What's going on with Sloane Stephens? Well, first, Voegele has finally started to put all of that long-time-coming potential together. But the other side of the equation is that Stephens just doesn't seem to have any spark. She goes for big, showy shots, but then backs away when consistency is called for, and the errors add up quickly. In other words, she doesn't appear to want to work the points.

Even Stephens' negativity lacks fire. I admit to sometimes "enjoying" an Angelique Kerber tantrum or a Victoria Azarenka meltdown. But Kerber and Azarenka have a passion that fuels their on-court antics; with Stephens, there just seems to be a lack of emotional energy.

Oh, and a commentator inadvertently referred to Stephens as "Williams." I'll let that speak for itself.

Stephens, by the way, is now officially an alternate in the WTA Championships, which begin next week in Istanbul.

Voegele's opponent in the semifinals will be Annika Beck, who saved a match point and beat Katarzyna Piter (I think we'll see more of her) 6-3, 6-7, 7-6. It took Beck 3 hours and 12 minutes to pull that off.

In the other semifinal match, Caroline Wozniacki will play Sabine Lisicki. In the quarterfinals, Wozniacki defeated Bojana Jovanovski, and Lisicki defeated Karin Knapp.

The Luxembourg draw was an interesting one, and there has been a lot of exciting competition. It's a nice end-of-season treat to see the likes of Voegele, Beck and Jovanovski doing so well.

In Moscow, Sam Stosur beat Ana Ivanovic, and will play Svetlana Kuznetsova in the semifinals. Kuznetsova defeated number 2 seed (number 1 seed Angelique Kerber withdrew from the tournament) Roberta Vinci. In the other semifinal, Simona Halep will face off against Anastasia Pavlyuchenkova. Halep and Pavlyuchenkova beat Alisa Kleybanova (making a nice comeback) and Daniela Hantuchova, respectively.

Pavlyuchenkova lost in the Moscow first round seven years in a row, so her fortunes have changed considerably. Pavlyuchenkova lost to Halep recently in Tokyo.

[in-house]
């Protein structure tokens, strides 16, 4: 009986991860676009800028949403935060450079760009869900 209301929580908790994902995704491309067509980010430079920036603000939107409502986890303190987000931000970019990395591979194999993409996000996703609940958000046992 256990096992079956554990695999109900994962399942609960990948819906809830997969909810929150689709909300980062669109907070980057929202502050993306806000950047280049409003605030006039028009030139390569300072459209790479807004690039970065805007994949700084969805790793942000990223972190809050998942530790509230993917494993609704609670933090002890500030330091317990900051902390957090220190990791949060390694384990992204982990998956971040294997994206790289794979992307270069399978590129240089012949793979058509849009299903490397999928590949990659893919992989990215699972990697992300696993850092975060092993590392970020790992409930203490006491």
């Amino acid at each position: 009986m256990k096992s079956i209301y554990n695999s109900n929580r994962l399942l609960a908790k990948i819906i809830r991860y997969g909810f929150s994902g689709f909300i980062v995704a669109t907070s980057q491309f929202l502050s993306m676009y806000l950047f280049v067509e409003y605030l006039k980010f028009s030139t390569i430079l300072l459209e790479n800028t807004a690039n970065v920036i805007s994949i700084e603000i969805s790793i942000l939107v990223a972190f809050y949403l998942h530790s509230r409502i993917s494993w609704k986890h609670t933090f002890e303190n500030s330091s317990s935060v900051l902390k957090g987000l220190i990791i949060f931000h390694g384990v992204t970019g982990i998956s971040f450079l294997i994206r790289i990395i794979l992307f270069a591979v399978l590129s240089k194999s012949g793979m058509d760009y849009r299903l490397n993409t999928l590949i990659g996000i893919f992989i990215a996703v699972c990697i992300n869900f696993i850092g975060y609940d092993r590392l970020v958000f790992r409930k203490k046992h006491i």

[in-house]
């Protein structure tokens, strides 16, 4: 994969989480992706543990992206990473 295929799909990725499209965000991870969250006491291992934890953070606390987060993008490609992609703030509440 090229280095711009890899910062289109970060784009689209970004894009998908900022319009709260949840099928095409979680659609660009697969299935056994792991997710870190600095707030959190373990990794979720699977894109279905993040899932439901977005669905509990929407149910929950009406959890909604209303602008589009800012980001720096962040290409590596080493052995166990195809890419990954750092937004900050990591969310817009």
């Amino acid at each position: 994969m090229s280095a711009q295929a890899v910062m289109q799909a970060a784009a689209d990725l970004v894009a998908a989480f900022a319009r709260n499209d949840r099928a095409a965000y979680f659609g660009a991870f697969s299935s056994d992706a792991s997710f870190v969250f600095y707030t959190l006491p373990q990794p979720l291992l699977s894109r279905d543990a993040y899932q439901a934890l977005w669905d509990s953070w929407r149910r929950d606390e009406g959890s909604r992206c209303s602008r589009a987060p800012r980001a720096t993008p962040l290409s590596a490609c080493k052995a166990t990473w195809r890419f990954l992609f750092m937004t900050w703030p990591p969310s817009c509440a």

Both top-seeded doubles teams were upset today in Moscow. Kristina Barrois and Laura Thorpe beat number 1 seeds Nadia Petrova and Katarina Srebotnik 6-2, 3-6, 10-8. Polona Hercog and Lisa Raymond defeated 2nd seeds Kristina Mladenovic and Katarzyna Piter 7-6, 6-7, 10-8.

Thursday, October 17, 2013

Wednesday, October 16, 2013

Sweeping the Court

Wild card Alisa Kleybanova has now won two rounds in Moscow. Kleybanova beat Varvara Lepchenko in a match that lasted over three hours, then--today--beat 6th seed Carla Suarez Navarro.

Here's a good 40 LOVE moment on the WTA site.

Don't forget that you can listen to a lot of live action on RadioTennis.com. Ken Thomas calls matches that you can't follow anywhere else. Right now, he's broadcasting the 25k event in Rock Hill, South Carolina, which features Melanie Oudin and Anna Tatishvili, both of whom have made it to the quarterfinals.

Thrill Ride showed up at the Moscow player party. I miss her, and I especially miss her press conferences.

Posta-Magazine features Maria Kirilenko.

Who will coach Laura Robson? Thomas Hogstedt, Sven Groeneveld or someone else?

Sunday, October 13, 2013

Kerber wins Linz, Stosur wins Osaka

This weekend served as a kind of redemption experience for two of the tour's top, but troubled, players. Angelique Kerber won her first tournament of the season when she defeated Ana Ivanovic 6-4, 7-6 in the final of the Generali Ladies Linz event. The match, which featured 13 breaks of serve (and this on a very fast surface), got exciting toward the end when Kerber, serving for the title at 40-0, was broken, and then faced two set points from Ivanovic, which she saved. Ivanovic had two set points in the tiebreak, too, but failed to convert them.

The Pliskova sisters, Karolina and Kristyna, won the doubles title--and in doing so--won their first WTA tournament, both as members of other doubles teams and as a sister team. They defeated top seeds Gabriela Dabrowski and Alicja Rosolska 7-6, 6-4.